A: Machine account passwords don't expire the way user account passwords do because they're exempted from the domain-level password policy and fine-grain password policies (the latter are only available in a Windows Server 2008 R2 Active Directory environment). Even if your machine has been offline for several months, it will continue to work, no matter how long it has been since its machine account password was initiated and changed.
This doesn't mean that a machineâ€™s password never changesâ€”they're subject to another password quality control mechanism. Machine password changes are initiated from the client machine and are controlled by the local MaximumPasswordAge setting, which defaults to 30 days. When a Windows machine boots, it will notice that its password is older than 30 days and the netlogon service will initiate a password change.
If you ever encounter machine account password problems, they're typically due to the disabling or deletion of the machine account or an attempt to add a machine with the same name to the domain. In these cases, you can use the netdom.exe command line utility with the resetpwd switch to reset the machine accountâ€™s password.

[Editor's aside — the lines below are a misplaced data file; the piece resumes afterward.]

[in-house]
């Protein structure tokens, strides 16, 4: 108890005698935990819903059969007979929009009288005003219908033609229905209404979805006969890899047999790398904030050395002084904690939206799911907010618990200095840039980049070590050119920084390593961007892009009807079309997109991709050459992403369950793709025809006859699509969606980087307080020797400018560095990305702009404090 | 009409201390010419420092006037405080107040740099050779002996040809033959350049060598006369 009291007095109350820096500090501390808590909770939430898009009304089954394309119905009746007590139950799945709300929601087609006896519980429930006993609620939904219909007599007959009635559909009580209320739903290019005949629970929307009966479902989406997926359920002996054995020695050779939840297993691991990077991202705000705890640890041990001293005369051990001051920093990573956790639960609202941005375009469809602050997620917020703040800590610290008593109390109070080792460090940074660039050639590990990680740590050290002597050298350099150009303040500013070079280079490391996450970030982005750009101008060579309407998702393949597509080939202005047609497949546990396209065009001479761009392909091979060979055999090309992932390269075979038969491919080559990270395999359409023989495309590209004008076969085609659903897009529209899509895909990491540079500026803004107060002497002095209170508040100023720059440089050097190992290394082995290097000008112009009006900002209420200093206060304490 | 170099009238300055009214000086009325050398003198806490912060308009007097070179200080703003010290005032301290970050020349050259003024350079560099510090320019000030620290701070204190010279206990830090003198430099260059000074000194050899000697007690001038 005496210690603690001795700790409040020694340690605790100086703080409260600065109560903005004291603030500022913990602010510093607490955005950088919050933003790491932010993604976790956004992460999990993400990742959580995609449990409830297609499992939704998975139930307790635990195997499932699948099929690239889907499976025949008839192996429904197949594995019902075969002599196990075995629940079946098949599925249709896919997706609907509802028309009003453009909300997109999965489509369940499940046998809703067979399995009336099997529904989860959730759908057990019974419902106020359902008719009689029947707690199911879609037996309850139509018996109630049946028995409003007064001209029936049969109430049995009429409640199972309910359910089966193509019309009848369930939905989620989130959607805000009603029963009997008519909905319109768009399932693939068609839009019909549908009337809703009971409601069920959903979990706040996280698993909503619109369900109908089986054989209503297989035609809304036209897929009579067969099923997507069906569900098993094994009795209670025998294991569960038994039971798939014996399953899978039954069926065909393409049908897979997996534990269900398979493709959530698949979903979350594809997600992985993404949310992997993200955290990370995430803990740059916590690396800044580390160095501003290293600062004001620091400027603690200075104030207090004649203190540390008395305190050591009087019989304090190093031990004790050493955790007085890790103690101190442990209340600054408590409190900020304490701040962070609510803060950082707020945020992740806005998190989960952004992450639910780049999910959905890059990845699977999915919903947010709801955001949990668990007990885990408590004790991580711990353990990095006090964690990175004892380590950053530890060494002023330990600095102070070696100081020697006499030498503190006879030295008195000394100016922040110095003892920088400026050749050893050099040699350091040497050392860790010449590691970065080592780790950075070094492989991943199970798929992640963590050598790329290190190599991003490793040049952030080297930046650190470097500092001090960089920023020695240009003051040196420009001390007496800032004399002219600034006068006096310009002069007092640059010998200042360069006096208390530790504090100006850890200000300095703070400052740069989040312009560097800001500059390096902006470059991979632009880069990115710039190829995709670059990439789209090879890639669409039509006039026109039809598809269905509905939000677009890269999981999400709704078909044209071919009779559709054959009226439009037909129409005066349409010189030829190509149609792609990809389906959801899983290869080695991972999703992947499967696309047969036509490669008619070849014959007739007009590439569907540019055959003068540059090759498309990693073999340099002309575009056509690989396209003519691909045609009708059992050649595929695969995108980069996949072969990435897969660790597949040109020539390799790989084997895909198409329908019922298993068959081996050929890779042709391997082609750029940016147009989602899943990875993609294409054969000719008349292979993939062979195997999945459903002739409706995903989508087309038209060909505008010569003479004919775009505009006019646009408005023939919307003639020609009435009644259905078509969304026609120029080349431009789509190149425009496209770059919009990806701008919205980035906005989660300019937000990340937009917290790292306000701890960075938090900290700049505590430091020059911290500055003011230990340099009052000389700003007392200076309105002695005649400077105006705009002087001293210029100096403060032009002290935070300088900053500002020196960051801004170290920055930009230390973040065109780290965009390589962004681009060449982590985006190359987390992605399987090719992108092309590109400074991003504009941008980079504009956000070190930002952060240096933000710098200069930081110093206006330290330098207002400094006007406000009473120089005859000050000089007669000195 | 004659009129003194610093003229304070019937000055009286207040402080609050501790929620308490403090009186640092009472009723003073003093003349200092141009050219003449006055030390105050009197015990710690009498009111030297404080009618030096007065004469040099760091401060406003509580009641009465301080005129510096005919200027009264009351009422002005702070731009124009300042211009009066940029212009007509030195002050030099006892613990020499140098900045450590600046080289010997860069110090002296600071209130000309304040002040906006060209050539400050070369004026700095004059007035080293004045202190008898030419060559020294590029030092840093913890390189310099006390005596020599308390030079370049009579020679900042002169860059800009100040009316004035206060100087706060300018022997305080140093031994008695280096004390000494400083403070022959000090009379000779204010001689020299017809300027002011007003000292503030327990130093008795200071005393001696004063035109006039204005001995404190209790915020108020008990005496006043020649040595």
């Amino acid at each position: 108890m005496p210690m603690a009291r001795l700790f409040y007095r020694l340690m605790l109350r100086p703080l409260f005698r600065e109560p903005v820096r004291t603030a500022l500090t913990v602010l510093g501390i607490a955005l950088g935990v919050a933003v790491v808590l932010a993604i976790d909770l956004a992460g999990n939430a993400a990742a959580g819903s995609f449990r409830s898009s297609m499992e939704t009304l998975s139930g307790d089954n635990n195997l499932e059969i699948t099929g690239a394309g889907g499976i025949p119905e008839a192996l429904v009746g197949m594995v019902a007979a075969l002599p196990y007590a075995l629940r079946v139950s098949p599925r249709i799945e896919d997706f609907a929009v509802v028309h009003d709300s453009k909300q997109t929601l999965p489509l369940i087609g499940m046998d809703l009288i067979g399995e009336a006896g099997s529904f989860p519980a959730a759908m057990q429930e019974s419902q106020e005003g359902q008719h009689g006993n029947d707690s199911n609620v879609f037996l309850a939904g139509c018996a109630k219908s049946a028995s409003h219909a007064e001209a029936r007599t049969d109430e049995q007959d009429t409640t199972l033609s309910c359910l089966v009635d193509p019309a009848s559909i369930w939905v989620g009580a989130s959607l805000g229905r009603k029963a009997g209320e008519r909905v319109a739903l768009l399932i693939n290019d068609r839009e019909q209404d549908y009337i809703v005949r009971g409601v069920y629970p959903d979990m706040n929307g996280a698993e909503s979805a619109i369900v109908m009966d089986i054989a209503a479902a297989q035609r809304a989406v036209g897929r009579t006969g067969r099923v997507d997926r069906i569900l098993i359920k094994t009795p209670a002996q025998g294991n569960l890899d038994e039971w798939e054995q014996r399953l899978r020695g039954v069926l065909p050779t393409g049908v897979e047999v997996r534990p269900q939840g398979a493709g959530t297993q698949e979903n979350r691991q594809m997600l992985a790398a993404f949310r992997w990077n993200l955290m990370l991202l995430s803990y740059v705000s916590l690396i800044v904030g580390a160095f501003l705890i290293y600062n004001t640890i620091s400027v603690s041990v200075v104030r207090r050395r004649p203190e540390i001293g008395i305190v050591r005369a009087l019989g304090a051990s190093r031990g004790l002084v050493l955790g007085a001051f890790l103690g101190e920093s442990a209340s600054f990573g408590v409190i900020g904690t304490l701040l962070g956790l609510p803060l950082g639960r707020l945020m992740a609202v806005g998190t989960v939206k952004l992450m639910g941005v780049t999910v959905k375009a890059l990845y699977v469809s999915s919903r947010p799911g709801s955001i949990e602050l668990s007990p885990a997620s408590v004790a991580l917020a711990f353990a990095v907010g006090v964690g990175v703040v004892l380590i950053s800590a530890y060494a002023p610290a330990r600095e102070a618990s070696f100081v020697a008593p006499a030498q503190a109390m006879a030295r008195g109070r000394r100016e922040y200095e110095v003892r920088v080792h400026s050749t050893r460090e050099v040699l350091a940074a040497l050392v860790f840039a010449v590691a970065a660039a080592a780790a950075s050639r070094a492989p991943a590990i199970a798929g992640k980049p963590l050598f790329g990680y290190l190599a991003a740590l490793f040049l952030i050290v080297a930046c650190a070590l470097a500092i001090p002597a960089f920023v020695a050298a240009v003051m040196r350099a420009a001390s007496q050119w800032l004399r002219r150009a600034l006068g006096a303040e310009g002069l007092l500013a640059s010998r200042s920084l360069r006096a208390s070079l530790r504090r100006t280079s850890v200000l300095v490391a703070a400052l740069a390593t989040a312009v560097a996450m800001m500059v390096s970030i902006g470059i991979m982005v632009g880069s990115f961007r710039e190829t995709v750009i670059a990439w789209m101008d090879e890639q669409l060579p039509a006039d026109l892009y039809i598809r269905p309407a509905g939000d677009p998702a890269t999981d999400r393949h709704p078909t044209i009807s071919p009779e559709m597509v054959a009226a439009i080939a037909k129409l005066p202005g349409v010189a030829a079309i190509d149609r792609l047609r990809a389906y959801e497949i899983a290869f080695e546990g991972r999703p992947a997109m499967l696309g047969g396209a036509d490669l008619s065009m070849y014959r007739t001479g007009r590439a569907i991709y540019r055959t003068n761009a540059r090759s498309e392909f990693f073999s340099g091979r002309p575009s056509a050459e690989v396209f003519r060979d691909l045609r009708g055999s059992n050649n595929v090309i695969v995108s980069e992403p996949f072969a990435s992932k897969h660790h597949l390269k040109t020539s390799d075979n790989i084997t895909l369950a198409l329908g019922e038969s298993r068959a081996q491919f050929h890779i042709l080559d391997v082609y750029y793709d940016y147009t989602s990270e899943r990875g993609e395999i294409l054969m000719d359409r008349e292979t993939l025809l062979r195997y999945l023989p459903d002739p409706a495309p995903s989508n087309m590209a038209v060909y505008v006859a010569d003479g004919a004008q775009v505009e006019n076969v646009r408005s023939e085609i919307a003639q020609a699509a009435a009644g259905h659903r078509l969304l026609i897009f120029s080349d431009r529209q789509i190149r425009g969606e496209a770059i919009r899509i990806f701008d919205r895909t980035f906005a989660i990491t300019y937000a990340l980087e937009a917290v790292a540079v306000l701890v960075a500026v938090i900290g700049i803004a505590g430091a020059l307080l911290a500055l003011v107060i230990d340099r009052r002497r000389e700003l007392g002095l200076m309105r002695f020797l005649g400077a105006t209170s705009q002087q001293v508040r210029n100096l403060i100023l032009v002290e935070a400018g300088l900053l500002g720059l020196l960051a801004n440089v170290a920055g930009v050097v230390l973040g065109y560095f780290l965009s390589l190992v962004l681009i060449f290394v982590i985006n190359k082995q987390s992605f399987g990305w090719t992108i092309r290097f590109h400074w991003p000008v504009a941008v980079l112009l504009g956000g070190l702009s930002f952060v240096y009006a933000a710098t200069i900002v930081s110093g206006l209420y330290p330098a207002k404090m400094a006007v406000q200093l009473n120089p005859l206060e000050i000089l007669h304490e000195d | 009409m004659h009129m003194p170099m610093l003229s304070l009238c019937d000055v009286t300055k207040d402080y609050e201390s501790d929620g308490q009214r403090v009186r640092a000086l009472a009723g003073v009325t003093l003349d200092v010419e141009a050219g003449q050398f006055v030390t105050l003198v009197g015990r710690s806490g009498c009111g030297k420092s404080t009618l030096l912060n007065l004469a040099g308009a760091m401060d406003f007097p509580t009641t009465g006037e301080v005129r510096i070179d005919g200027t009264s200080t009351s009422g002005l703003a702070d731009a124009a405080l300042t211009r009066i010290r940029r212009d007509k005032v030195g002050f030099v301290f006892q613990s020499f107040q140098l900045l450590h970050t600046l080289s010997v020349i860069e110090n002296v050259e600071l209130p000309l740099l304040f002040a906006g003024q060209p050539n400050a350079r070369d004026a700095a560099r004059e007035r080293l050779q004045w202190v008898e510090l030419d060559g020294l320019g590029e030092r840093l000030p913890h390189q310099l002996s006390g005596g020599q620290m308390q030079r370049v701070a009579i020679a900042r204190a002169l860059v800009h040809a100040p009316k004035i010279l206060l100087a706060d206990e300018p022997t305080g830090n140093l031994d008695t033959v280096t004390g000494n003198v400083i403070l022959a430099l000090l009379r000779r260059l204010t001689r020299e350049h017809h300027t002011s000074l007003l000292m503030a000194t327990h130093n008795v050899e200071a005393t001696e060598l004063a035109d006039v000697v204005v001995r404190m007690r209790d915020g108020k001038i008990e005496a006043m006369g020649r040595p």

The netlogon registry parameters that can change the behavior of the machine password change process are MaximumPasswordAge, DisablePasswordChange, and ScavengeInterval. All three keys are located in the registry container HKLM\SYSTEM\CurrentControlSet\Services\NetLogon\Parameters.
MaximumPasswordAge determines when the password needs to be changed and defaults to 30 days. MaximumPasswordAge can be set to a value ranging from 1 to 1,000,000. In a domain, this value can be centrally controlled using the Domain member: Maximum machine account password age Group Policy Object (GPO) setting located in the Computer Configuration\Windows Settings\Security Settings\Local Policies\Security Options\GPO container.
The DisablePasswordChange key can prevent a client computer from changing its machine account password. The DisablePasswordChange key defaults to off and it's a security best practice to leave this setting untouched.
The ScavengeInterval key controls how often the netlogon scavenger thread runs. This thread is responsible for changing the machine password. ScavengeInterval defaults to 900 (15 minutes) and can be set to a value ranging from 60 to 172800 (48 hours). ScavengeInterval can also be controlled using the GPO setting Computer Configuration\Administrative Templates\System\Netlogon\Scavenge Interval.